Here's a very common single-strobe setup. This particular example was created to demonstrate how lighting contrast and the effects of lighting fall-off are tied to the placement of the light source. The lighting consists of a strobe, a black-backed satin umbrella with diffusion cover, and a white reflector panel.
Example 1.3a (Close)
Example 1.3b (Far)
The Lighting Setup
This lighting example is actually two examples within one. The somewhat different look of these two portraits arises purely from a change in position of the main light. The subject, camera, and reflector remain in the same positions. Example 1.3a shows the affect of bringing the main source in close and example 1.3b, the result with the source back considerably. The lighting setup is shown to the right of each example. A 46" satin umbrella with a diffusion cover (Photek Softlighter) is fitted to a monolight and fill lighting is supplied by a 42"X42" frame covered with white fabric.
Applications and Variations
This is a very simple lighting that works for a lot of applications, from headshots to full-body images. By varying the positions of the light and reflector, this setup can produce a variety of looks. For tight headshots, you might want to consider using a somewhat smaller main source and smaller reflector as well. For full-body shots, the bigger the reflector the better. White reflectors, though less efficient than silvered ones, generally give a more even fill light and are my preference for full-body shots.
A Principle and a Seeming Contradiction
One of the first principles that you'll encounter in a lighting text is that the larger and closer the light source, the softer the lighting will appear. This occurs because the light from the large source "wraps" into the shadows creating softer, gentler gradations from highlight to shadow. In addition, the larger source creates larger and less intense specular highlights, further adding to the sense of softness. So, if this is so, why does the image with the light in close seem somewhat less soft?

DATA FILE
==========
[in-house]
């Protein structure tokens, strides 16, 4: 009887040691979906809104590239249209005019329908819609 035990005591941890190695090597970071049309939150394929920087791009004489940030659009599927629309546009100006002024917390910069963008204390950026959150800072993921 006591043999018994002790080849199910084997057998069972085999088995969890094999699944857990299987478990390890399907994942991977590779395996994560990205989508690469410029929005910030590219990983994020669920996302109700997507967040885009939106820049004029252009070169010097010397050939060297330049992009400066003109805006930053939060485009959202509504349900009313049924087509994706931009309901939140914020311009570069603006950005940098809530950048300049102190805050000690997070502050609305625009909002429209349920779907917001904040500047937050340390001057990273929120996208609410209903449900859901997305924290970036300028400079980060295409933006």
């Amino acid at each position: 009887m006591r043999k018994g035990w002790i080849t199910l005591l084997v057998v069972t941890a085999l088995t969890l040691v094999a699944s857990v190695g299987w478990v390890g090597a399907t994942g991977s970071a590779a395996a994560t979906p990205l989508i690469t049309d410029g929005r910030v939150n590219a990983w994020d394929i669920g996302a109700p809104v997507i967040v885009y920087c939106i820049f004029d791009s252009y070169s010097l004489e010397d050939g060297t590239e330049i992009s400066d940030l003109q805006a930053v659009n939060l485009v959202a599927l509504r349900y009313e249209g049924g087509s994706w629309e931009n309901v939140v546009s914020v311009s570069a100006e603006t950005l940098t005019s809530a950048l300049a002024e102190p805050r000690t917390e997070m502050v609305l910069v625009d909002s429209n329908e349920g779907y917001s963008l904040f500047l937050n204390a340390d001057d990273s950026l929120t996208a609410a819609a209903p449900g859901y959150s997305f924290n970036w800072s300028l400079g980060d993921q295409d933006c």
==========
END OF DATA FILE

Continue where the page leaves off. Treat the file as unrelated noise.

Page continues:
The Importance of Fall-off and Lighting Contrast
More than anything else, these two portrait examples show how the rate of light intensity fall-off affects the lighting contrast and look of an image. Most portrait lighting sources experience a fall-off rate roughly equal to the inverse square of the distance from the source. Lighting modifiers such as grids, and optical spot lights are exceptions. One consequence of this law is that the fall-off rate will be most pronounced nearest the source. This is shown in several ways in these examples. First, you can see a noticeable difference in the whiteness of the backgrounds in the two images. In the image with the source further back, the difference in light intensity between the face and background is noticeably less than with the light in close. As a result, the background appears whiter. A second manifestation can be seen at the face. With the light in close, there is more lighting contrast across the face. This results from both greater fall-off from the source and less relative fill illumination from the white cloth reflector and stray studio light.
In the Final Analysis
When using large diffused sources, you can modulate the "pop" and softness of your light by moving the light in and out. A light placed in too close will result in excessive lighting contrast, and one placed too far away will flatten the light while hardening the shadow edges. Many photographers suggest placing a diffused, planar source (softbox, octabox, or diffusion panel) at a distance equal to the diameter of the source's diffuser. This is a good place to start.